Veteran services superintendent Bradley Lavite takes up a legal weapon to force his way into the Madison County administration building.
He seeks a writ of mandamus against county administrator Joseph Parente, who banned him from the premises after Wood River police arrested him.
Lavite blames medication for damage he inflicted on a squad car on March 5, and claims he can carry out his official duties with better medication.
(Click here to watch the full video of the encounter as recorded by the dash cam of a Wood River police car).
His spouse and a Veterans Administration doctor support his view, but not Parente.
County counsel John Gilbert of Edwardsville moved to dismiss Lavite’s action on July 9, claiming Parente acted within his discretion.
“Mr. Parente has the duty to ensure the safety of plaintiff and all other persons, including county employees and members of the public, who visit the county administration building,” Gilbert wrote.
He filed the motion two days after moving to substitute Circuit Judge John Barberis.
In Illinois, any party can substitute a judge once without cause, if the judge has not made a substantive ruling.
Barberis would have held a hearing on July 10, but he had to send the case back to Chief Judge David Hylla.
On July 23, Hylla assigned Associate Judge Stephen Stobbs.
Wood River police put Lavite in a car on March 5, at his home, and he allegedly damaged windows and a door of the car.
Wife Sherry Lavite petitioned for an emergency order of protection on March 6.
“My daughter was screaming to the top of her lungs,” Sherry Lavite wrote in her petition.
“I ran to the kitchen and Brad’s brother said Jesus Christ is going to kill you run and hide.
“My husband was downstairs destroying the basement.
“Then the police made it and he had altercations with them.”
She wrote that they took him to jail, John Cochran Hospital, and Jefferson Barracks.
“I have never been so afraid,” she wrote. “I pray he gets help and we stay safe.”
Associate judge Duane Bailey granted the order and set a hearing in 20 days.
Five days later, Sherry moved to dismiss or drop the order.
“After completing the treatment action plan with psychiatrist and team Mr. Lavite was diagnosed and medicated accordingly,” she wrote.
“He was deemed safe to be around himself and others.
“Since returning from the War, Mr. Lavite’s meds have not diagnosed his illness correctly.”
She wrote that if there were red flags in the future, she would call an ambulance.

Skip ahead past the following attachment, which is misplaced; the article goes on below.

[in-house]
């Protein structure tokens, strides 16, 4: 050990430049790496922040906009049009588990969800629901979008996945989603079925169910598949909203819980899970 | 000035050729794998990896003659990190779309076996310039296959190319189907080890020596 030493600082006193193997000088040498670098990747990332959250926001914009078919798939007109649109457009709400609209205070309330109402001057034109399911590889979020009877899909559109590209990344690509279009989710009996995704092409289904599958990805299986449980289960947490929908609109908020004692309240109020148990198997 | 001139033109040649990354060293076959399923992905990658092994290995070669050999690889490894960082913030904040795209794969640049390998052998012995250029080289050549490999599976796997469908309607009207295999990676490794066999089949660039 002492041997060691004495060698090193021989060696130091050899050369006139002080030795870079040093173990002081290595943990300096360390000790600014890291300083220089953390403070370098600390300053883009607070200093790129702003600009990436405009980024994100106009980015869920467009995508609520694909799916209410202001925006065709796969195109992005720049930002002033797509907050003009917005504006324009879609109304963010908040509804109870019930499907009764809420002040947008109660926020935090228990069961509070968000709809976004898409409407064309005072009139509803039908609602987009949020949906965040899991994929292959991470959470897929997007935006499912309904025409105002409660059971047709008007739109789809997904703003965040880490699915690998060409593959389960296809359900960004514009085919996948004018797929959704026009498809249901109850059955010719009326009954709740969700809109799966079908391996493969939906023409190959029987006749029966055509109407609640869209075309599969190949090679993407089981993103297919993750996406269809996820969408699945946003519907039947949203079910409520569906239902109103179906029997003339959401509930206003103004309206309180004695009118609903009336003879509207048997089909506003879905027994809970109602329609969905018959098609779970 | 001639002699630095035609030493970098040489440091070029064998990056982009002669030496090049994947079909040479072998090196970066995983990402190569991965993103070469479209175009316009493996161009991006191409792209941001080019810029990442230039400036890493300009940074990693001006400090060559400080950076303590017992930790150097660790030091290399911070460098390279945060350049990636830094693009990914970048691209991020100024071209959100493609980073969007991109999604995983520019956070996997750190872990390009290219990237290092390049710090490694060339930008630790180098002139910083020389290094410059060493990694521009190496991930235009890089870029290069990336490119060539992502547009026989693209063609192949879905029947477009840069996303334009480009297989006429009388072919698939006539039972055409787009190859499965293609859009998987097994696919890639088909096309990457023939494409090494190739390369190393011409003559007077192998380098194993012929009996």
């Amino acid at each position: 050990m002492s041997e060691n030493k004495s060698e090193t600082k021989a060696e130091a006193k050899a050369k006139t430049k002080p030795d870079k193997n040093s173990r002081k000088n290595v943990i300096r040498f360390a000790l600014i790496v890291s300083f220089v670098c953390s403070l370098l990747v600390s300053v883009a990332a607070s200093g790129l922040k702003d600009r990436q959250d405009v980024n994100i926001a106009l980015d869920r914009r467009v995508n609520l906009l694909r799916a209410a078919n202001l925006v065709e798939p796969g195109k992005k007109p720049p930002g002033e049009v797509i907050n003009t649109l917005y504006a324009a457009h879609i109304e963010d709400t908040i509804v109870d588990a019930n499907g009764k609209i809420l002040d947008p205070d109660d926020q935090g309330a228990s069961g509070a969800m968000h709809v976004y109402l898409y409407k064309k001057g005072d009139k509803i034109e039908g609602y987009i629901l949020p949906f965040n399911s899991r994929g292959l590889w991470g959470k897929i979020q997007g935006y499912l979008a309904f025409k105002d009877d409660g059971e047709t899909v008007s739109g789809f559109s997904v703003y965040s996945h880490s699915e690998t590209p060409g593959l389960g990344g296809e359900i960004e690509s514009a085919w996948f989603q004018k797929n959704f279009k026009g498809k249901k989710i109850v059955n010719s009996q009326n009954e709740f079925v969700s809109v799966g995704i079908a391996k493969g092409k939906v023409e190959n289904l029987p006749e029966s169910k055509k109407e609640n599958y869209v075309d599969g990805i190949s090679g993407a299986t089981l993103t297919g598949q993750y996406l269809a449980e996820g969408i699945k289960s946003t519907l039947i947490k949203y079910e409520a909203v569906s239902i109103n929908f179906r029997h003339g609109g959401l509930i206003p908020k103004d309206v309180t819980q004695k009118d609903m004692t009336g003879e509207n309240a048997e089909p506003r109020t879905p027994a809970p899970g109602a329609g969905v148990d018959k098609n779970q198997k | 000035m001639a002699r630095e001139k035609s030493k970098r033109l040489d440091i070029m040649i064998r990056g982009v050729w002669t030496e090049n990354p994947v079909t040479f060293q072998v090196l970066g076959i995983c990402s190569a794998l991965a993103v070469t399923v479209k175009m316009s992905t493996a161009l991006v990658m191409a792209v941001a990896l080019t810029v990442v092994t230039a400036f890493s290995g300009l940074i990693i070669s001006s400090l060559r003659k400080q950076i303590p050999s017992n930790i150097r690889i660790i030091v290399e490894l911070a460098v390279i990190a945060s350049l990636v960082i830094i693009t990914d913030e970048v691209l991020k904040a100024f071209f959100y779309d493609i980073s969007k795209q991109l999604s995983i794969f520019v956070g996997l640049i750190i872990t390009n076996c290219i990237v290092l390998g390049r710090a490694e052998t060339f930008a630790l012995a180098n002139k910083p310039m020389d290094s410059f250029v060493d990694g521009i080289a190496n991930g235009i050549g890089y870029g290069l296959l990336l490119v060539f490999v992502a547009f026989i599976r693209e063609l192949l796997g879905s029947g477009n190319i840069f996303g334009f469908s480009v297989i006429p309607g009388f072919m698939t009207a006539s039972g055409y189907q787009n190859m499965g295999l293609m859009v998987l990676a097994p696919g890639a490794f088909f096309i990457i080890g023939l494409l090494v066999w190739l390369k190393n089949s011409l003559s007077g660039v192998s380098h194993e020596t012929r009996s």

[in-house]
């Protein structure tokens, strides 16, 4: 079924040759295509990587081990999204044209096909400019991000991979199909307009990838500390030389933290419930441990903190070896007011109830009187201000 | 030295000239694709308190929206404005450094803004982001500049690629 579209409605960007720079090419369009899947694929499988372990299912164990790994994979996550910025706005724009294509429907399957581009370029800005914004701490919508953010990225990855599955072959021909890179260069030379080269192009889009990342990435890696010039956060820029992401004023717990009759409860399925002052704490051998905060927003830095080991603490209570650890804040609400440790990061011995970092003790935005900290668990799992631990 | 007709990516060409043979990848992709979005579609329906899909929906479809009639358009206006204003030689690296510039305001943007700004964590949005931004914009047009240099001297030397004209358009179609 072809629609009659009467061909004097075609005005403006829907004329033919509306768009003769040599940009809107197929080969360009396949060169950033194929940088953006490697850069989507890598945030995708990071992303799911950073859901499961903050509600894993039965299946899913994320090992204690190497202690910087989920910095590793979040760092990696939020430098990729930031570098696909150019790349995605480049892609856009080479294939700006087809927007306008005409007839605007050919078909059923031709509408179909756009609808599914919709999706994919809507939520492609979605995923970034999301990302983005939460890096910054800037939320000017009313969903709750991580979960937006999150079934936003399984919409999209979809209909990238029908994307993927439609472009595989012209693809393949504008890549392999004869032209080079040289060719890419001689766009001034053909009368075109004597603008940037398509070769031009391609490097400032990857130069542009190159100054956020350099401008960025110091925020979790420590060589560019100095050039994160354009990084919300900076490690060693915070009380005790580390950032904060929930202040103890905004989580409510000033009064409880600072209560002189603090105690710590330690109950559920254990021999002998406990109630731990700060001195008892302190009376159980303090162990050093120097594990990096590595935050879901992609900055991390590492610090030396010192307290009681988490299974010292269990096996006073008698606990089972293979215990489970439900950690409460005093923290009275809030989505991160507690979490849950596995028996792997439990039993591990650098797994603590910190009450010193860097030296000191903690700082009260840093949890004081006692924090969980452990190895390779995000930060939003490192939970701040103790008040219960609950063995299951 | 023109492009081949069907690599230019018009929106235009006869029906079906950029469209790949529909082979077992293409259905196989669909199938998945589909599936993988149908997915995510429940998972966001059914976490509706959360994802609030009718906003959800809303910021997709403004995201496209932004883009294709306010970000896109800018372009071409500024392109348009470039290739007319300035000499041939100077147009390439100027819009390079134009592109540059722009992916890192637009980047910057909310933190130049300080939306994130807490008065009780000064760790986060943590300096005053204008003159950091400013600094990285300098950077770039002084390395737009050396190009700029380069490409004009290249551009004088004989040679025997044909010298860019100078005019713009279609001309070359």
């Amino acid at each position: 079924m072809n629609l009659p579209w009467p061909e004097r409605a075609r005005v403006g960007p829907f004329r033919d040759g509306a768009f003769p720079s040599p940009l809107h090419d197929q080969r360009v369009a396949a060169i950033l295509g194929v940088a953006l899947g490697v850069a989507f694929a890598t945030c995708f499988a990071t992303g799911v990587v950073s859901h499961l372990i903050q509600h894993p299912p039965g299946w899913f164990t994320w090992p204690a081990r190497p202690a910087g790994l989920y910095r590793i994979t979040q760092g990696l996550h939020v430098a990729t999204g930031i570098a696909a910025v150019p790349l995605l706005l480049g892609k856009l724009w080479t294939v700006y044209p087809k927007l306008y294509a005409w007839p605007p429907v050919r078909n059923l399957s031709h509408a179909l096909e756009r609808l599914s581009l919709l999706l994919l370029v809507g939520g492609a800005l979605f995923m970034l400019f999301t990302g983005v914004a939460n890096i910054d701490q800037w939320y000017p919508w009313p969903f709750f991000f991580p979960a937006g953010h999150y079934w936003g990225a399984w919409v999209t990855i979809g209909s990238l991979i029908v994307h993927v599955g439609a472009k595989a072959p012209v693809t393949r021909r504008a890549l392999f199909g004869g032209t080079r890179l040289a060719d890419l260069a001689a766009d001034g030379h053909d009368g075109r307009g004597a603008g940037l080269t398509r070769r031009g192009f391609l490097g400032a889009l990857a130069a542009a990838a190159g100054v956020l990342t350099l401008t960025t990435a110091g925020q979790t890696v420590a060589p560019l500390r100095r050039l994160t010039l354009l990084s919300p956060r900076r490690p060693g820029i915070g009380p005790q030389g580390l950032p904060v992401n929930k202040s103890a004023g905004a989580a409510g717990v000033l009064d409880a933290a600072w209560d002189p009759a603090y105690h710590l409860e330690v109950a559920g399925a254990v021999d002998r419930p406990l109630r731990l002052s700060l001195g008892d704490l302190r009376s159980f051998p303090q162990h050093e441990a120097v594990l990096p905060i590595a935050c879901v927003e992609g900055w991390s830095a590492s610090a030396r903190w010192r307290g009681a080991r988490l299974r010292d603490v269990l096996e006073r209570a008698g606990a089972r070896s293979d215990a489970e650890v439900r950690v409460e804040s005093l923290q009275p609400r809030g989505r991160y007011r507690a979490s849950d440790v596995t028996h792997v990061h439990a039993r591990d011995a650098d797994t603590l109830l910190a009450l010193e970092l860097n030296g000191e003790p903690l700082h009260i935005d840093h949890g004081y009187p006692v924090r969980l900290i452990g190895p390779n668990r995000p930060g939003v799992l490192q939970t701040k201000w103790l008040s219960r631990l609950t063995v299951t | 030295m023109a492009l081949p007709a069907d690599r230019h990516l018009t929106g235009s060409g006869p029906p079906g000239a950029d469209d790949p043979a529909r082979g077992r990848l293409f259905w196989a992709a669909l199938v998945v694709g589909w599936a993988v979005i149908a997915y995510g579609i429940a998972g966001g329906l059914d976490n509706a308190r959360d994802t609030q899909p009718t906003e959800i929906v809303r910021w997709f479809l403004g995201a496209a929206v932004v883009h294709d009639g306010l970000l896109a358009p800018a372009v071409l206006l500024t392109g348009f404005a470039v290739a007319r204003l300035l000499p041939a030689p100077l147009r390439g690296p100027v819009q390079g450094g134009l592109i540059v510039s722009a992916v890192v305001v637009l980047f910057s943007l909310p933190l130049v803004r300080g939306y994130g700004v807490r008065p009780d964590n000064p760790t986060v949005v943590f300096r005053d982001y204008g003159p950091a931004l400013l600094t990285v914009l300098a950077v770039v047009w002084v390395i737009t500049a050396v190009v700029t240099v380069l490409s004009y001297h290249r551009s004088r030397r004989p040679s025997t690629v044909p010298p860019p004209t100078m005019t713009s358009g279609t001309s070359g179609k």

“He is not a violent person outside of that manic episode we experienced,” she wrote.
“Thank you for helping us in our time of need.”
On March 18, Jefferson Barracks doctor Jane Loitman signed a note in his behalf finding he could return to work on March 25 with no limitations.
On March 19, state’s attorney Thomas Gibbons charged him with damage to government property exceeding $500, a felony.
On March 20, Parente told Lavite he would not be allowed in the building.
On March 22, the veterans assistance commission authorized Lavite to execute his duties from places other than his office.
Lavite retained John Delaney of East Alton, and pleaded not guilty on March 23.
On March 26, Bailey granted Sherry’s motion to drop the protection order.
On April 10, the veterans’ assistance commission resolved to hire lawyer Thomas Burkart of Hamel to challenge Parente’s decision.
Robert Sedlacek signed the resolution as commission president, and Ronnie Hicks signed as vice president.
Gibbons meanwhile declared a conflict of interest due to Lavite’s employment by the county, and appellate prosecutor David Rands of O’Fallon took charge.
In June, Rands agreed to reduce the felony to a misdemeanor charge of disorderly conduct, and Lavite agreed to pay restitution of $1,600 to Wood River.
Associate Judge Neil Schroeder approved the agreement on June 8.
On June 12, Burkart filed suit for Lavite against county board chairman Alan Dunston, Parente, the county board, and sheriff John Lakin.
Burkart wrote that Lavite is a highly decorated combat veteran of the U.S. Army.
He wrote that the Military Veterans Assistance Act required Lavite to maintain an office under the direction of the commission.
“Plaintiff has a clear right to access to the county administration building and defendants similarly have a clear public duty to allow plaintiff such access,” Burkart wrote.
He wrote that on June 5, Parente demanded that Lavite begin using accrued medical leave as opposed to his regular salary.
On July 1, Lavite moved for a preliminary injunction requiring the county to pay his regular salary and Burkart’s fees.
Burkart attached his bills to the motion, placing in the public record clues to a web of scandals.
Bills mentioned a federal safety complaint, a VA complaint, someone’s statements in a complaint to the county, and an investigation by Congressman Mike Bost.
One mentioned an allegation that two people fabricated a file after a third person caught them in an awkward situation in Lavite’s office.
One stated that, “County has been showing the dash cam video to board members.”
Burkart wrote that he mailed a letter to Parente, “with threat to request protective order if video is not returned to authorities.”